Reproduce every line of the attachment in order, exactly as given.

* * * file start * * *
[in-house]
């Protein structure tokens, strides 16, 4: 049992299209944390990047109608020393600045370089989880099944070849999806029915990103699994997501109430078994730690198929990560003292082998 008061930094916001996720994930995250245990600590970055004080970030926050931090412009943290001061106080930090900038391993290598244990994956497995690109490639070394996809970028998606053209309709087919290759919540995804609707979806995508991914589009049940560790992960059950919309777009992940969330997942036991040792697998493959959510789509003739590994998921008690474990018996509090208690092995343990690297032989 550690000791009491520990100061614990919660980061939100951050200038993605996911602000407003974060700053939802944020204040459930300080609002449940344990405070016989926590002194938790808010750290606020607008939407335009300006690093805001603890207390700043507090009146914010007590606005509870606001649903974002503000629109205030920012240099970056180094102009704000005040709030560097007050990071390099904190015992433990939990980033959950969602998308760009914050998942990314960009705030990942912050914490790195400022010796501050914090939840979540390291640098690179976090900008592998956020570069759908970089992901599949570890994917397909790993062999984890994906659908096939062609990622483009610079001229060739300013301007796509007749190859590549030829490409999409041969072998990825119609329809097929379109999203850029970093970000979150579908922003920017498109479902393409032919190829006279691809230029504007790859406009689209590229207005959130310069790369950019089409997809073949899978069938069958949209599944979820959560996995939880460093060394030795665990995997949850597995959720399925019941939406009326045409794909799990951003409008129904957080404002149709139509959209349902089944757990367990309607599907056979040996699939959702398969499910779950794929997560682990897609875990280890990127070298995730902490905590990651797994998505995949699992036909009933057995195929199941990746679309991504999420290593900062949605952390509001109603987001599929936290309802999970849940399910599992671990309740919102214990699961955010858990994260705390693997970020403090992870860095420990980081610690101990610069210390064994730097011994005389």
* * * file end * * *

[in-house]
């Protein structure tokens, strides 16, 4: 049992299209944390990047109608020393600045370089989880099944070849999806029915990103699994997501109430078994730690198929990560003292082998 008061930094916001996720994930995250245990600590970055004080970030926050931090412009943290001061106080930090900038391993290598244990994956497995690109490639070394996809970028998606053209309709087919290759919540995804609707979806995508991914589009049940560790992960059950919309777009992940969330997942036991040792697998493959959510789509003739590994998921008690474990018996509090208690092995343990690297032989 550690000791009491520990100061614990919660980061939100951050200038993605996911602000407003974060700053939802944020204040459930300080609002449940344990405070016989926590002194938790808010750290606020607008939407335009300006690093805001603890207390700043507090009146914010007590606005509870606001649903974002503000629109205030920012240099970056180094102009704000005040709030560097007050990071390099904190015992433990939990980033959950969602998308760009914050998942990314960009705030990942912050914490790195400022010796501050914090939840979540390291640098690179976090900008592998956020570069759908970089992901599949570890994917397909790993062999984890994906659908096939062609990622483009610079001229060739300013301007796509007749190859590549030829490409999409041969072998990825119609329809097929379109999203850029970093970000979150579908922003920017498109479902393409032919190829006279691809230029504007790859406009689209590229207005959130310069790369950019089409997809073949899978069938069958949209599944979820959560996995939880460093060394030795665990995997949850597995959720399925019941939406009326045409794909799990951003409008129904957080404002149709139509959209349902089944757990367990309607599907056979040996699939959702398969499910779950794929997560682990897609875990280890990127070298995730902490905590990651797994998505995949699992036909009933057995195929199941990746679309991504999420290593900062949605952390509001109603987001599929936290309802999970849940399910599992671990309740919102214990699961955010858990994260705390693997970020403090992870860095420990980081610690101990610069210390064994730097011994005389």